I am interested in this myself. I never said I'm happy with having no GH/KH but I am used to it as are so many local fish-keepers. You believe its unsafe... okay.... but this is normal down here.
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Old 08-22-2008, 09:31 PM   #7
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Old 08-23-2008, 07:11 AM   #8
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Hi Guys!!
Thanks for all of your advice! I really appreciate you guys taking the time to write to me, you both have such different and varied opinions and I guess I will try to take all into account when sorting out my problems.
I'll try and answer all of the questions you guys asked as best as best as possible.

Ok, my tank is about 220 litres.
I moved into my current residence just over a year ago and it has been set up since then.
I have about 25-30 fish, there are 3 angel fish, 5 tiger barbs, one bristle nose, 2 yellow sucker fish, 3 or 4 neon tetras, 5 rummy nose tetras, 4 zebra danios and 4 other fish that look like black widows but are different coloured ( excuse me Im not up with their proper names)

I have 2 lights, a UV light (supposedly for the plants, its an 18" glo tube) and just a normal white neon light. The lights are only on for 5-6 hours a day.

I have a range of plants, there are three attached to drift wood, they have large broad leaves, one of them has yellow tinges to the ends of the leaves and the others are just stalk plants and some long grass looking plants.

I have small trumpet snails which just have always seemed to be there, and the ones that always die are the apple snails, I recently bought 10 and now there is only 4 left!

I dont fertilize my plants and I only ever check the tanks levels when the water level drops and needs more water. I will do a set of levels for you in the morning, but generally when I add whatever, I let it rest for a few days, then I generally add some stress coat to remove chlorine etc, some Kh PLus if the Ph is low and sometimes a little aquarium salt. Thats it!!

I rarely do water changes.

I probably vac the gravel every 3 or 4 months.

In terms of the filter, its a 3 level filter with so called 'live rocks' in it, to be honest, I have never ever changed the rocks and I have been using the filter for almost 4 years. When I clean the filter, I generally rinse the material sponges in tank water, then rinse the rocks with tank water and tip the sludge out of the bottom. I have never cleaned the in/out pipes running too and from the tank and I have never cleaned out the UV filter. Like I said before, I only ever clean the filter once or twice a year.
Is that wrong?

So Im not too worried about my tank, I just love it and figured you can never have too many helpers and I thought I'd just get some insight into whether I can do anything better. Ill do a set of levels in the morning and post them up for you both.

Ill also try and upload some photos of the tank once I have posted this message. Let me know what other information I can give you
and THANKS AGAIN
Kate
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Old 08-23-2008, 07:23 AM   #9
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Ok photos are up on my profile
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Old 08-23-2008, 09:57 AM   #10
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Originally Posted by TigerKate View Post
1. My Gh level is consistently low and I have NO idea how to get it up, Ive tried a few different methods to no avail.
2. My Kh and Ph probably drop to low every 2-3 months, otherwise they are always at the right level....?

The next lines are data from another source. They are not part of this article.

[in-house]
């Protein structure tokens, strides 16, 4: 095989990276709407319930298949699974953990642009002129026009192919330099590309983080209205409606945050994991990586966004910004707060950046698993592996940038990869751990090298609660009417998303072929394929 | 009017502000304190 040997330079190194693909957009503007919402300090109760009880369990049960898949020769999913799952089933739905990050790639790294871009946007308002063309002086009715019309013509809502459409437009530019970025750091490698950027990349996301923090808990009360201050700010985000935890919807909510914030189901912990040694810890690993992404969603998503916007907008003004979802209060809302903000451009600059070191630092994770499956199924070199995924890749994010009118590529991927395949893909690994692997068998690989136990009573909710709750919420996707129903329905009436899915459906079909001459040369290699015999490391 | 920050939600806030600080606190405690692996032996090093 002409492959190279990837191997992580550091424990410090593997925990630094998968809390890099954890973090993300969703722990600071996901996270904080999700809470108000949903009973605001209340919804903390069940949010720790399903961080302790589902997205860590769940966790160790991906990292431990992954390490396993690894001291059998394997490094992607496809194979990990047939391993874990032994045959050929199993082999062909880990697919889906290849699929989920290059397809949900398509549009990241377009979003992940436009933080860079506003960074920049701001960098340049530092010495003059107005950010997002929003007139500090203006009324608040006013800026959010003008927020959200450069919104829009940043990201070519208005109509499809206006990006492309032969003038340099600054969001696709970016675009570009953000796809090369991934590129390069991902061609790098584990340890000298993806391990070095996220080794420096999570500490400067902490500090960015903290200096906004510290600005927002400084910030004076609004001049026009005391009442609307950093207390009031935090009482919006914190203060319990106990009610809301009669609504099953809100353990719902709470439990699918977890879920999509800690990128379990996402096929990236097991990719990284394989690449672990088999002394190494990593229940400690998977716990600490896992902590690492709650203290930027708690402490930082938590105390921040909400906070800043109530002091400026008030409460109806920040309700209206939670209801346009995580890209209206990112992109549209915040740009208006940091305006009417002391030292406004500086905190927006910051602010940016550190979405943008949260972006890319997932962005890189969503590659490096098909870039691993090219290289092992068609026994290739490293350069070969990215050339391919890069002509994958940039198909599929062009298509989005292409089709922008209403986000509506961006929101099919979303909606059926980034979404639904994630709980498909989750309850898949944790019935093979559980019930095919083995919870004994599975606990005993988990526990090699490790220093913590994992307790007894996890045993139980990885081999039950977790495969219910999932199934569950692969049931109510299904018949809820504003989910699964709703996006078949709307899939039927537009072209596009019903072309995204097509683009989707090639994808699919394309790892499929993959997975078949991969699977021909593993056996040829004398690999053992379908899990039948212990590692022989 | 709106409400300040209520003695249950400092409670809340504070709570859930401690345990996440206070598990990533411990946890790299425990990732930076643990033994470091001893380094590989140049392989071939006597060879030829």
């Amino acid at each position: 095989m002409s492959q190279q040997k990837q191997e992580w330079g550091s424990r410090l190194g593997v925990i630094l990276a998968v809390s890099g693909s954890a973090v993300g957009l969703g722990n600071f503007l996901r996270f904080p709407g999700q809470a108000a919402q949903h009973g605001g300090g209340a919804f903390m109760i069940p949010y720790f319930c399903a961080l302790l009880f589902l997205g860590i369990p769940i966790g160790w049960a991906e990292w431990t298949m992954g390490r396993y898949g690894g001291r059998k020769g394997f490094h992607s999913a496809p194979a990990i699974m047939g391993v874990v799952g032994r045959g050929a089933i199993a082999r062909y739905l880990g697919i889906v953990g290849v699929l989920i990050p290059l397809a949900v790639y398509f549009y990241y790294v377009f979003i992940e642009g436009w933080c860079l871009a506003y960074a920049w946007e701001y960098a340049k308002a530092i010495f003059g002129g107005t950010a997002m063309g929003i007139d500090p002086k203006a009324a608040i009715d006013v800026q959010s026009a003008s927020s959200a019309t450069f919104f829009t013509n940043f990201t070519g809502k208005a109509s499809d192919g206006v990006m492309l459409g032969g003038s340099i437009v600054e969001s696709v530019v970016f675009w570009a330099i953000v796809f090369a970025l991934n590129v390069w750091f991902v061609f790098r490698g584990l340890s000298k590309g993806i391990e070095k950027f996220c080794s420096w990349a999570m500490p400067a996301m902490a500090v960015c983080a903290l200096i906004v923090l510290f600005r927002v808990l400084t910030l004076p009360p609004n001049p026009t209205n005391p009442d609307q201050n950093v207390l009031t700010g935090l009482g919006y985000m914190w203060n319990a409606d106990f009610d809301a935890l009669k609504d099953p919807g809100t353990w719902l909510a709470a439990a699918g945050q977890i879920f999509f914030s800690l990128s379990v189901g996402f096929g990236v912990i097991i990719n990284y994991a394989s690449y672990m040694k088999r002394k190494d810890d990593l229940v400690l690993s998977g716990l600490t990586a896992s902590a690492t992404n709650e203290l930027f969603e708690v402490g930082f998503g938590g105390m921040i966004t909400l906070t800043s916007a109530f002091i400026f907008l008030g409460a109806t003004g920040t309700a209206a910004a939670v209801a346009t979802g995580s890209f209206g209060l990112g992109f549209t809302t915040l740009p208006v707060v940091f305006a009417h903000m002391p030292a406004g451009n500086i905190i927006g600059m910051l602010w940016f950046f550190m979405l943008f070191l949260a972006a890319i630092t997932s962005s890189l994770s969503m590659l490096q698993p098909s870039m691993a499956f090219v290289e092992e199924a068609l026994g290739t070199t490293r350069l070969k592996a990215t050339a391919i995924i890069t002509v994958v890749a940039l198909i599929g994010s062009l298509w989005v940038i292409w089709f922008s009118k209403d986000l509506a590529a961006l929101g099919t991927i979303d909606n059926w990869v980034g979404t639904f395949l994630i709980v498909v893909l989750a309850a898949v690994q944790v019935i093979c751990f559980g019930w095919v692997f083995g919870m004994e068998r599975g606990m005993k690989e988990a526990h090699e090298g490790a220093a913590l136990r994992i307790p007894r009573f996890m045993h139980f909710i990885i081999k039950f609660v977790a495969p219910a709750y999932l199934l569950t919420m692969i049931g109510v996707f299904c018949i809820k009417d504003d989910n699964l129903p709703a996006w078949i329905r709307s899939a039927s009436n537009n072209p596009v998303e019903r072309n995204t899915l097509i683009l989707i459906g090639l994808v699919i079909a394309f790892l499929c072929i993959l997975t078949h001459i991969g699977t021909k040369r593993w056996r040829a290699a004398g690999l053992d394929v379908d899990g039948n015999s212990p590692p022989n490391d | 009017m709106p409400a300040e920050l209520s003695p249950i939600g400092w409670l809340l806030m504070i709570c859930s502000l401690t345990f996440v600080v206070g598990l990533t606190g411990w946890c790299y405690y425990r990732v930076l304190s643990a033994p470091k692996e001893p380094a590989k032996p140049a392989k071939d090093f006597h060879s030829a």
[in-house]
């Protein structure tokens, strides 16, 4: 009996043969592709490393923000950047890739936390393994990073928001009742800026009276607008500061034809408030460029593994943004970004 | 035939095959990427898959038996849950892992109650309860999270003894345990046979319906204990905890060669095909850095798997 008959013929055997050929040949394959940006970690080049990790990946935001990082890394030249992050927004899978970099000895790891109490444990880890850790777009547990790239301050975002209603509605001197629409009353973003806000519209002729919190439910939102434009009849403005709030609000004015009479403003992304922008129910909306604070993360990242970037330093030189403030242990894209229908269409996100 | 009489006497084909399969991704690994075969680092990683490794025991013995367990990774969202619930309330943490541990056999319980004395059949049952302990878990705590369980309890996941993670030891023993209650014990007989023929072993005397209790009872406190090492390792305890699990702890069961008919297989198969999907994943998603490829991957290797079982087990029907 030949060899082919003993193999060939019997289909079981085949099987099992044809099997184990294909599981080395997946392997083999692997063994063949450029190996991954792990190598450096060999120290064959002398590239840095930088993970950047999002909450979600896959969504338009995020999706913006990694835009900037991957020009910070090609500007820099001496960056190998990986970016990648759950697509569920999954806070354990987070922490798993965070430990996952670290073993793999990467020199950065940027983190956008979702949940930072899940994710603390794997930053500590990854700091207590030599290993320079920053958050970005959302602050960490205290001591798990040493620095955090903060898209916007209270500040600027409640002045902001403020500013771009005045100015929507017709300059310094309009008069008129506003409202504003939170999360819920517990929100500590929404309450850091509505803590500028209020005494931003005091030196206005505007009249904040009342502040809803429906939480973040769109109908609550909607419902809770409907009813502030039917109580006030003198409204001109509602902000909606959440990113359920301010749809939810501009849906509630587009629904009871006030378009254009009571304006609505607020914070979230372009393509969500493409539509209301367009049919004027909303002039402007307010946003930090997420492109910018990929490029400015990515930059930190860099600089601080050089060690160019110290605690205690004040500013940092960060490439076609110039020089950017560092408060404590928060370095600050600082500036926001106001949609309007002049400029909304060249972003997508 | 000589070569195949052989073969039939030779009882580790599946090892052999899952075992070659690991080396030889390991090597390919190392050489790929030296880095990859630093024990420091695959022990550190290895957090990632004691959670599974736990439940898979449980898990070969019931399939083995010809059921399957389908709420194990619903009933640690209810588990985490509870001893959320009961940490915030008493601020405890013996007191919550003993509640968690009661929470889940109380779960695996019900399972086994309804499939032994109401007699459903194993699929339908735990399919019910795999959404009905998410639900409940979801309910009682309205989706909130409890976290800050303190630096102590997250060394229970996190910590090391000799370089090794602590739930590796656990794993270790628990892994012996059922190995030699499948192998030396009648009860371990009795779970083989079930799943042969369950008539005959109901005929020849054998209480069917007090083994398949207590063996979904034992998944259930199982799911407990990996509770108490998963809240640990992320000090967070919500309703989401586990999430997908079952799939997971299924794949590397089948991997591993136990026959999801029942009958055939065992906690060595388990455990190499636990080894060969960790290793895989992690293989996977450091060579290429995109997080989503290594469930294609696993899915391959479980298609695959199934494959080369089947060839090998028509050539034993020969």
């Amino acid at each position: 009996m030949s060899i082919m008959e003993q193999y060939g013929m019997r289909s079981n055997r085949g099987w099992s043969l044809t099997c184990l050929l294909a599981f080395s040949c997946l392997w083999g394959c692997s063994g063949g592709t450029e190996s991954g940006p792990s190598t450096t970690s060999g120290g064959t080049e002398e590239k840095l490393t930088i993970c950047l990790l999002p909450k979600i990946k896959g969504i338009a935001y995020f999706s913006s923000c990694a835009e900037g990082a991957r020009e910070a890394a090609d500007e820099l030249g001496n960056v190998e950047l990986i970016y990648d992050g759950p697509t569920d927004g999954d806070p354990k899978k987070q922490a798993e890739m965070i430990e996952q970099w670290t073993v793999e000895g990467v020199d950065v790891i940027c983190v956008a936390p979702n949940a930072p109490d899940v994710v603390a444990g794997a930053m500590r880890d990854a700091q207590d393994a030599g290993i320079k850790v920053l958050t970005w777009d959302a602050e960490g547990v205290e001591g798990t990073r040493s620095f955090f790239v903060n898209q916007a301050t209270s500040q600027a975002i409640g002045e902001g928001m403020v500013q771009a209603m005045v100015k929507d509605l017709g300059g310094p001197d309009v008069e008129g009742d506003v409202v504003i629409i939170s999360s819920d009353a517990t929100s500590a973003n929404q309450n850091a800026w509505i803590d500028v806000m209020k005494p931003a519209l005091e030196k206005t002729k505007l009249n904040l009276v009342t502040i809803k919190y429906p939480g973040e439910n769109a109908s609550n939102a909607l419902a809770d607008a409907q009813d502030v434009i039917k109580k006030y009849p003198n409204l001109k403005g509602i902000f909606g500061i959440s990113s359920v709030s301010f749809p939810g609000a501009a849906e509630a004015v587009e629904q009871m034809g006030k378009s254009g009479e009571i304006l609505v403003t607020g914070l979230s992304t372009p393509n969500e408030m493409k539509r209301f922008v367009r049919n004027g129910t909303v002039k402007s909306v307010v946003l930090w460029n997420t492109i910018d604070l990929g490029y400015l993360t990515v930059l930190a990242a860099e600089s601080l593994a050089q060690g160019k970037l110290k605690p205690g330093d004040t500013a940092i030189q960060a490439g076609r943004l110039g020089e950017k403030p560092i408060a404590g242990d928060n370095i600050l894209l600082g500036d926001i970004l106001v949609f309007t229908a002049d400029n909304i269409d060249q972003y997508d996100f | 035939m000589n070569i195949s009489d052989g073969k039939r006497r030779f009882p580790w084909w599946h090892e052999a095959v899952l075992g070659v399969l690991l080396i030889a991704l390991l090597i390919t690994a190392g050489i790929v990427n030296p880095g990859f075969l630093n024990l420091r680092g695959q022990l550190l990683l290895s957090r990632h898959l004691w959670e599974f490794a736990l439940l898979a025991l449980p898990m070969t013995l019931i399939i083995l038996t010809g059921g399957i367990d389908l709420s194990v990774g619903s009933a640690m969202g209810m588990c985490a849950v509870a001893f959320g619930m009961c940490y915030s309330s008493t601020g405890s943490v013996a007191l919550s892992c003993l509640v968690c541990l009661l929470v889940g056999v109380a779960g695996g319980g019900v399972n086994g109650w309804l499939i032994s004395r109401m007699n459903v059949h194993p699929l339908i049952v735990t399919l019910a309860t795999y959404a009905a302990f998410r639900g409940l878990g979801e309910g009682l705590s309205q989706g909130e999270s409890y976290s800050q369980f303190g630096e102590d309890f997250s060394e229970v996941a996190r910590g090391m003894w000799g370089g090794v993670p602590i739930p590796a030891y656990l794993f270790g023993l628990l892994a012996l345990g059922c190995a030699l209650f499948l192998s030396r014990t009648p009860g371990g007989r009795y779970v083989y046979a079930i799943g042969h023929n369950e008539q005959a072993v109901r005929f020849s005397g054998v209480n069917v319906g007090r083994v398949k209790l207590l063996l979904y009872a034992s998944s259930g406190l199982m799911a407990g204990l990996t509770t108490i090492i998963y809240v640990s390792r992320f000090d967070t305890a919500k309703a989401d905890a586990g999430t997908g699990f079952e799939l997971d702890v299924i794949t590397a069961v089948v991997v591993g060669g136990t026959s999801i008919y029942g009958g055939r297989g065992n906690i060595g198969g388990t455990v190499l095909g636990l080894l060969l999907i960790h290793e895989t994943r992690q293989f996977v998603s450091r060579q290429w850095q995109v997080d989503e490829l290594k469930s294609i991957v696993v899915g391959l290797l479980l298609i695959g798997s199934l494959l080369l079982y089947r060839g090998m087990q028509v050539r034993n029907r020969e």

3. Whenever I buy snails they die? Why?
4. I have a crystally build up around the top of my tank (I assume caused by water evaporation) it doesn't taste overly salty, I am wondering if it is calcium build up? if it is, is it harmful to the fish?
5. Although my driftwood plants seem fine, all other plants tend to die and I replace them every 3-4 months, my local aquarium owner suggested these C02 tablets, which made very little difference, Im not sure if I want to go the whole hog and buy a co2 distributor...
What are your actual test results for GH, KH, pH, and Nitrate?
1. & 2. Did the GH/KH start crashing before or after the CO2 tablets? There are several things that can cause GH and KH to crash. Overly high Nitrates, CO2 tablets/devices that work by breaking down the KH releasing CO2, Plants or Snails that use the nutrients that make up the GH and KH.
3. Snails need calcium to thrive. If you're GH is overly low, you probably don't have enough calcium for them to survive. A GH booster may be in order if you want to keep snails.
4. This is just the minerals in the water percipitating out as the water evaporates. Perfectly normal if unsightly. Easily removed with some vinegar and/or a razor.
5. You have extremely little light over the aquarium. As a result there are very few plants that will survive. Anubias, Java Ferns, Java Moss, and Crypts are about your only options. I suspect from your description that you ahve Anubias tied to the driftwood. Upping your light period to 8-12 hours would help some, but if you want to keep a greater variety of plants you'll need to upgrade your lighting. If you check out the planted tank forum there is a sticky at the top with links to threads and articles on keeping plants, I suggest that you read them for more information. Oh, and don't wast your money on the CO2 tabs again. The are useless at best, and dangerous at worst. Until you get more light over the aquarium, carbon supplementation of any kind will be of little to no help.
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Old 08-23-2008, 09:27 PM   #11
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Hello everyone!!
I have tested my water today and to be honest I am shocked by some of the results
They are as follows:
Ph= 7.0
Gh= 8dkh which is actually much higher than normal!!
Kh= 3dkh low as per usual
NH4/NH3= 0.5mg/l which converts to 0.003 with my ph value which is ok
NO2= 0.00mg/l
NO3= >100mg/l !!!!! This would explain why I have spot algae etc. Any ideas for lowering this level?
PO4= 10mg/l !!! This is also abnormally high for my tank but I dont fed the bottom feeders last night so I expected them this test to be up there. Any ideas? should I attempt to lower this or just re-test in a day or two?